denote the positive subsets of , respectively, and denotes the subset of of complex numbers with positive real part.

denote the negative subsets of , respectively, and denotes the subset of of complex numbers with negative real part.

Given some linear space (usually or ) then denotes the set of functions of class . Also, and denote the set of functions in which, furthermore, possess bounded piecewise continuous constant or, respectively, piecewise continuous constant derivative on .

The set of linear operators from the linear space to the linear space are denoted by , and the Hilbert space of norm-square Lebesgue integrable real functions on is denoted by and endowed with the inner product -norm , for all , where is the -vector (or Euclidean) norm and its corresponding induced matrix norm. the Hilbert space of norm-square Lebesgue integrable real functions on for a given which is endowed with the norm , for all . and are closed subspaces of of respective supports and . Then, .

denotes the th identity matrix.

and stand for the maximum and minimum eigenvalues of a definite square real matrix .

is the switching function which defines the parameterization at time of a switched dynamic system among possible time invariant parameterizations. is the partial switching function with its domain restricted to . is a notational abbreviation of .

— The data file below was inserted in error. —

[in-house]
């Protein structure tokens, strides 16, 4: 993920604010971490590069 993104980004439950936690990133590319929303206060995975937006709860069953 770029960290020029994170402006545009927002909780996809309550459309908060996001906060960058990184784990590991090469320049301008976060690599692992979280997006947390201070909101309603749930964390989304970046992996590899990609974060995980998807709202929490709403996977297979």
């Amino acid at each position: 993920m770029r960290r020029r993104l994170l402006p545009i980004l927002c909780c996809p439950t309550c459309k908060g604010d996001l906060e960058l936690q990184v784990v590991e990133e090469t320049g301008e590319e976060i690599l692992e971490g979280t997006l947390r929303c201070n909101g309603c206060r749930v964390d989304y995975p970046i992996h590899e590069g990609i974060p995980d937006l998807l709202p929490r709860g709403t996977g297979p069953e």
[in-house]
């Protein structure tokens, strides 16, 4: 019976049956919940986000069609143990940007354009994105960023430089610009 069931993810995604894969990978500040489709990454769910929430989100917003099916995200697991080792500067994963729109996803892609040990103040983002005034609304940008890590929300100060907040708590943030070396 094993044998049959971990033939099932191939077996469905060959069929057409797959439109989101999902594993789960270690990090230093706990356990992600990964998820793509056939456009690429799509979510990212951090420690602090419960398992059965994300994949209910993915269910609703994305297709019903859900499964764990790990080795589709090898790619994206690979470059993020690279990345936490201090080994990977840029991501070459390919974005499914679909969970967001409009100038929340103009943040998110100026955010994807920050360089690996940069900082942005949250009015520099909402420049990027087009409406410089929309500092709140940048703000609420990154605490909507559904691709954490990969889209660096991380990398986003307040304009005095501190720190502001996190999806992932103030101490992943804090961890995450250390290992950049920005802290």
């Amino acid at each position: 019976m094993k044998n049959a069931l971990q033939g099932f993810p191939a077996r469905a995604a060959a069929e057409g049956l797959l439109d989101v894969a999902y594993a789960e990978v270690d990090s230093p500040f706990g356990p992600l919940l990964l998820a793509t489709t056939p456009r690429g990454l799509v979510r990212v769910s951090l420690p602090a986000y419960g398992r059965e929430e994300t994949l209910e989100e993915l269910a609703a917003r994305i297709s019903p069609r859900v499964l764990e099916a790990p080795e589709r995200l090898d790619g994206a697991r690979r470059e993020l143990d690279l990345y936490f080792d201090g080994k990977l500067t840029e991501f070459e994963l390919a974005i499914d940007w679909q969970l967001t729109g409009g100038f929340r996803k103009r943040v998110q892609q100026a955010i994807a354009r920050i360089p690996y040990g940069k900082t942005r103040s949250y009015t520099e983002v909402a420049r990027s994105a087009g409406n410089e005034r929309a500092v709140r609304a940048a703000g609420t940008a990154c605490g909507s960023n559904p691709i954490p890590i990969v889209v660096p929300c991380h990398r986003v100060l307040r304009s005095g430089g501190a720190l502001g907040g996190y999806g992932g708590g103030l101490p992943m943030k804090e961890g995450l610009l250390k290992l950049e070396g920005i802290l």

The point constant delays are denoted by and are, in general, incommensurate, and .

#### 2. The Dynamic System Subject to Time Delays

Consider the following class of switched linear time-varying differential dynamic system subject to distinct internal incommensurate point delays :

where ; for all , , , and are the state, input (or control) and output (or measurement) vectors, respectively, and

where , fulfilling that , , and are piecewise constant such that they are constant either in or in , for all and some fixed . The system (2.1) has two auxiliary unforced systems which are useful for stability analysis defined as follows.

(i)*The zero-delay auxiliary unforced switched system*(2.1):; is the particular system arising when all the delays of (2.1) are zero. (ii)

*The delay-free unforced auxiliary switched system:*; is the particular system arising when all the matrices describing delayed dynamics in (2.1) are zero.